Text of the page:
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Get into the swing of Sway!

There are games that just feel good to play, and Sway is one of them. Moving through the stages requires you to alternate between your character’s left and right hands, which are intuitively controlled by your own left and right thumbs. It’s a bit awkward to get used to at first, but once you get a handle on it you’ll be able to make your way from one end of a stage to another with a speedy rhythm. There’s a fair bit of technique to it, but almost anyone can learn it given enough time. 

Getting around the stages is easy enough at first once you’ve gotten the hang of things, but the game soon starts to demand a bit more precision in your movements. You’ll still get stretches where you can swing carefree, but they’re split up with clever tests of timing and nerves. The later stages in each set are extremely challenging, even with generous checkpoints strewn about. Just getting to the goal is demanding enough, but if you’re trying to find the keys needed to rescue a friend, you’ll really have your work cut out for you. 

Keys tend to be hidden off the beaten path, along with many other secret areas. Sometimes you need to fling yourself in seemingly empty directions to find pieces of platform to cling on to. That exploration element requires you to slow down and observe your surroundings, particularly if you need a specific approach to get the right handhold. You have to sway to build momentum, but that only works if you have room to move. Keep your eyes peeled for platforms off the sides of the main route, and try to find a good way to anchor onto them without leaving yourself stuck.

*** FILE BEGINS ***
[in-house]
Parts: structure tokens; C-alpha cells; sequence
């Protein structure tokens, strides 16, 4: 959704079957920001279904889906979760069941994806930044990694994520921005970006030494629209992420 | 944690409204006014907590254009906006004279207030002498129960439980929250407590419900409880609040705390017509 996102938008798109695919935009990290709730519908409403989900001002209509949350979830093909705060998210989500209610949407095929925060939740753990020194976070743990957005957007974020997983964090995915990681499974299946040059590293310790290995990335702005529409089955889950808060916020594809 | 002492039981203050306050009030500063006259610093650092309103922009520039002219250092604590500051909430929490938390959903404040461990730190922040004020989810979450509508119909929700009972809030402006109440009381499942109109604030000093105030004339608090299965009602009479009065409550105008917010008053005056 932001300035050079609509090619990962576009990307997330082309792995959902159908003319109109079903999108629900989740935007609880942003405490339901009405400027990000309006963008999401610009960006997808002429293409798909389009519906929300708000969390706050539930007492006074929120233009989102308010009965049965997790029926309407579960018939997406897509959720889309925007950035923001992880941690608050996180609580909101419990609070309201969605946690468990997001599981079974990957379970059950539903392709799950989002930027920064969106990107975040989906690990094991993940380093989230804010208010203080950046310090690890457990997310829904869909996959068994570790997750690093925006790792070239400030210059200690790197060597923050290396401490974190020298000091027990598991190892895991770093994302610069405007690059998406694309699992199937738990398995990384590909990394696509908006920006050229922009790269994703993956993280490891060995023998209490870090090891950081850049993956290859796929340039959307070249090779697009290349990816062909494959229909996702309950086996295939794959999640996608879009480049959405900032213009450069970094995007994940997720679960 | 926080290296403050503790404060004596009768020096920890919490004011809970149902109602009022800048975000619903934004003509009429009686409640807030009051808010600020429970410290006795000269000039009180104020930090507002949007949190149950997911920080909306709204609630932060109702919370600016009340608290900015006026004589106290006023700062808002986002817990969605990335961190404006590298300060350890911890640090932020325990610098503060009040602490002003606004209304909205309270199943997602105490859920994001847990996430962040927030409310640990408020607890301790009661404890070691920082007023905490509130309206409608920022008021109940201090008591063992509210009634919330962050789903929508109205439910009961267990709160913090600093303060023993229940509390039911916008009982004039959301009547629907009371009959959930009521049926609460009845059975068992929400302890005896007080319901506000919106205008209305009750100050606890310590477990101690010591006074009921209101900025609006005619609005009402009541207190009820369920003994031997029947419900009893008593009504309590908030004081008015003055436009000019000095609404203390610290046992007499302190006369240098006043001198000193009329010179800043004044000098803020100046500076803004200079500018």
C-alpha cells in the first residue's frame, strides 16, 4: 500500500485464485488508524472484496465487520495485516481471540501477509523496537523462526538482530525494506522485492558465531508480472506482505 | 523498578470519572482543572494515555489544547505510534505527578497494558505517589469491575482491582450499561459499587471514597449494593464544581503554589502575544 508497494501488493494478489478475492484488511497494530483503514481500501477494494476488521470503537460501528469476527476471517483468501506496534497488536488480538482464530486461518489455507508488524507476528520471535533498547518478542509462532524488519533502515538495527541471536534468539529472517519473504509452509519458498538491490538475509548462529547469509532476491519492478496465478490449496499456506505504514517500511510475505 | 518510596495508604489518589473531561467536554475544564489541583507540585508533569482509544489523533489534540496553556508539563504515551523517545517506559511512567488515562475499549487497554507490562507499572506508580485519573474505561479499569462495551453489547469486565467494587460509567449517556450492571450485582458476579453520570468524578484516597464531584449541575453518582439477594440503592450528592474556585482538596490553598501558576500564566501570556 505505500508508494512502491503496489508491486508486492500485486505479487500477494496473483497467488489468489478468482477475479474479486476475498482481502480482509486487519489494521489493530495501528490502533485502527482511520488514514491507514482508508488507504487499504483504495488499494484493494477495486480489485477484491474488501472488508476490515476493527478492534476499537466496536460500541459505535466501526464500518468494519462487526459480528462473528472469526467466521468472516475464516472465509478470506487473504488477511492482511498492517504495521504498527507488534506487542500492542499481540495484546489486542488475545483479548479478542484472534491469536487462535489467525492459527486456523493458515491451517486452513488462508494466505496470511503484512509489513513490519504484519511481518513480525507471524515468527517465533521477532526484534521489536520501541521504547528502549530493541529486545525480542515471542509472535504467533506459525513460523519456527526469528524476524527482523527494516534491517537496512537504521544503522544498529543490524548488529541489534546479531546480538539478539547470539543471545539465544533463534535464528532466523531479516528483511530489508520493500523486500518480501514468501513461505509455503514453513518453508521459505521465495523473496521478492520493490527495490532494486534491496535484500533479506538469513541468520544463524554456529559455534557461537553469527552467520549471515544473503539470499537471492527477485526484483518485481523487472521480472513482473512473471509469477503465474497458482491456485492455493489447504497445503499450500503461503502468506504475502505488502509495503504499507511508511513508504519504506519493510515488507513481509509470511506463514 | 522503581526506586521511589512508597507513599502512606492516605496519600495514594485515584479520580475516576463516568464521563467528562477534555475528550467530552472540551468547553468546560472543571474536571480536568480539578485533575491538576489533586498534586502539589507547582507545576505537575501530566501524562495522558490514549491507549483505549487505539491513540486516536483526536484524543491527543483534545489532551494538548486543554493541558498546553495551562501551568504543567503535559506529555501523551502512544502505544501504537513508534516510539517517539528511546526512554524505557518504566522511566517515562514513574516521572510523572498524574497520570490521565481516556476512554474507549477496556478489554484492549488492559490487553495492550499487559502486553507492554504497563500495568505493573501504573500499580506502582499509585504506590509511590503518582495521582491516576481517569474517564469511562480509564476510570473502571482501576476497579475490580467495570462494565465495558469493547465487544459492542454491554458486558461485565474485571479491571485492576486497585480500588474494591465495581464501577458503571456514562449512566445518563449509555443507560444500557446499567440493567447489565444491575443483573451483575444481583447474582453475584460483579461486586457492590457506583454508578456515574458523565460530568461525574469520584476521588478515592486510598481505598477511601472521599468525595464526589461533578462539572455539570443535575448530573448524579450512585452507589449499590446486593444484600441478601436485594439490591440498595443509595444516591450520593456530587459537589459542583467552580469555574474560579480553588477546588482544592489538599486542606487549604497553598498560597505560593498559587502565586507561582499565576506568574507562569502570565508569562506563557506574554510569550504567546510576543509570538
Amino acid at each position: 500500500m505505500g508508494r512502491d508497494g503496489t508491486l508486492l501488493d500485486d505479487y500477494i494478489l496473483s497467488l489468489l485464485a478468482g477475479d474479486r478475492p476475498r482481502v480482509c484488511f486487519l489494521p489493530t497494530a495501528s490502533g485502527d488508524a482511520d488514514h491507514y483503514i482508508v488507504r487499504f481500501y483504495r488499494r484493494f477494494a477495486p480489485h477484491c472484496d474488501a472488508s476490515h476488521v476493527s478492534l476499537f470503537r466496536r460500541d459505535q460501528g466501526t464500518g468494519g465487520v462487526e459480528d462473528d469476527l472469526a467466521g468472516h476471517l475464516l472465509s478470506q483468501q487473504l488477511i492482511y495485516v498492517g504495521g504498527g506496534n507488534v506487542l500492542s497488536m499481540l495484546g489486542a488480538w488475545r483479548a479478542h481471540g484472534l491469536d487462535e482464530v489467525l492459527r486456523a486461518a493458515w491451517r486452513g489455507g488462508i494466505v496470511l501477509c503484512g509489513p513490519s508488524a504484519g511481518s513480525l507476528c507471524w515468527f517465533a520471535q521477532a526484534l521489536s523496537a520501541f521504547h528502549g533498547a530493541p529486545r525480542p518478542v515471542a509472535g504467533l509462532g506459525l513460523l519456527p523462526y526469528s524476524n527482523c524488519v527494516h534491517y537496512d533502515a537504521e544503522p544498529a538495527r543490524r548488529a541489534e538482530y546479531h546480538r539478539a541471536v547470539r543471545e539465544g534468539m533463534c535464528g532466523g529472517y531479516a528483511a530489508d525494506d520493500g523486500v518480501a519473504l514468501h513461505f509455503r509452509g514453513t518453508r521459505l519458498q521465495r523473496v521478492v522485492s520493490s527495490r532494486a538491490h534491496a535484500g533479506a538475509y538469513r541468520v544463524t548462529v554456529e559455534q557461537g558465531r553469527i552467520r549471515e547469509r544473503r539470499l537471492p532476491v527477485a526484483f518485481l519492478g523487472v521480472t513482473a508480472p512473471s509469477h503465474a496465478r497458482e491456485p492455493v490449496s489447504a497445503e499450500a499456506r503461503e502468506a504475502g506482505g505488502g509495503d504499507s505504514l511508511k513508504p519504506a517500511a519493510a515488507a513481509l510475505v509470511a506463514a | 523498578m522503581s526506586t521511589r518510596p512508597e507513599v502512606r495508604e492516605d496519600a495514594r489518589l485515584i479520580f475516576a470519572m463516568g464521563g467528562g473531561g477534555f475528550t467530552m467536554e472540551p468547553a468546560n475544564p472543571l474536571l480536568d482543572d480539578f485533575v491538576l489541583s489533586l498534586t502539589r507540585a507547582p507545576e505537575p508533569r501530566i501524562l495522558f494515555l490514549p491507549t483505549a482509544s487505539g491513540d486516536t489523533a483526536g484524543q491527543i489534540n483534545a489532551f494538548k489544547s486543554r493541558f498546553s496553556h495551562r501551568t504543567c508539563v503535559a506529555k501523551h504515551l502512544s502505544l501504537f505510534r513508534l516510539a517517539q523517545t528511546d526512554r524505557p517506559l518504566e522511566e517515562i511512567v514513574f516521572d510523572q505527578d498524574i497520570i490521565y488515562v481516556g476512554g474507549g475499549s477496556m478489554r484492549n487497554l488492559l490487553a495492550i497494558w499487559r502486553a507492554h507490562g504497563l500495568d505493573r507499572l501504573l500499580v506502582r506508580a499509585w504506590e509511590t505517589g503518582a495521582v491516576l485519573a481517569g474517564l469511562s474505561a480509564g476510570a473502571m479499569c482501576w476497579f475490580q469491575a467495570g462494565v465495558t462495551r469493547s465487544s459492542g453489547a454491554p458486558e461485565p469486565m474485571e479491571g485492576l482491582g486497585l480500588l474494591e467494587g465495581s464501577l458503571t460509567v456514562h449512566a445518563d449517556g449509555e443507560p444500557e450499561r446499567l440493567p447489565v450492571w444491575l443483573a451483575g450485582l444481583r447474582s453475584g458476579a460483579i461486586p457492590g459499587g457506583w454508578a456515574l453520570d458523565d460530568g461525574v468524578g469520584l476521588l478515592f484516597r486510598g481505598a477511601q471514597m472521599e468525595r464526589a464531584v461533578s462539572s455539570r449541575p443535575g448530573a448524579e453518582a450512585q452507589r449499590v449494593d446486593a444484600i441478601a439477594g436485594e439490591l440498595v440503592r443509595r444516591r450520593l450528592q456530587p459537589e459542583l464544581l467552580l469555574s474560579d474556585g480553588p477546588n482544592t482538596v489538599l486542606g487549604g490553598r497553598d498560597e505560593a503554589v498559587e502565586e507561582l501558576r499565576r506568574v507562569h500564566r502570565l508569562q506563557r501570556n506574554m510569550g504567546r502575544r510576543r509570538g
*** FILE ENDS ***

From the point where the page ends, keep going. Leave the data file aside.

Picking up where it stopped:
There’s a lot packed into those simple movements, and that makes for a very satisfying set of mechanics. The stage designs are built to test your mastery of those mechanics but also give you plenty of chances to play around. That playful sensibility extends to the game’s visuals and audio. The sock-monkey style of the characters is incredibly charming, with each new friend bringing their own unique look with them. There’s a surreal feeling to the stages, being made up of odd bits suspended in the sky. Everything hangs together well, but it’s all quite abstract and bizarre.

Everything comes back to the simple joy of moving around, however. The controls work in a way that really couldn’t be replicated on another platform. As you grip the screen, so too does your character clutch onto each platform. If you let go, so does your in-game avatar. It’s easy to remember to hold on with at least one arm, because you’re doing the same with your thumbs. Coordinating between those two limbs is where the trick comes in, but since you’re doing it with your own digits it’s a lot easier to wrap your head around. For such a simple game, it’s surprisingly immersive.

With clever and deep core gameplay mechanics, excellent level design, plenty of secrets, a smooth but challenging difficulty curve, and an incredibly adorable, unique presentation, Sway is an excellent game whether you’re looking for something to pick up and play for a few minutes or want to sink a couple of hours in during a lazy afternoon. Most of us are too old to play on a jungle gym or some monkey bars, but Sway just might be the next best thing.


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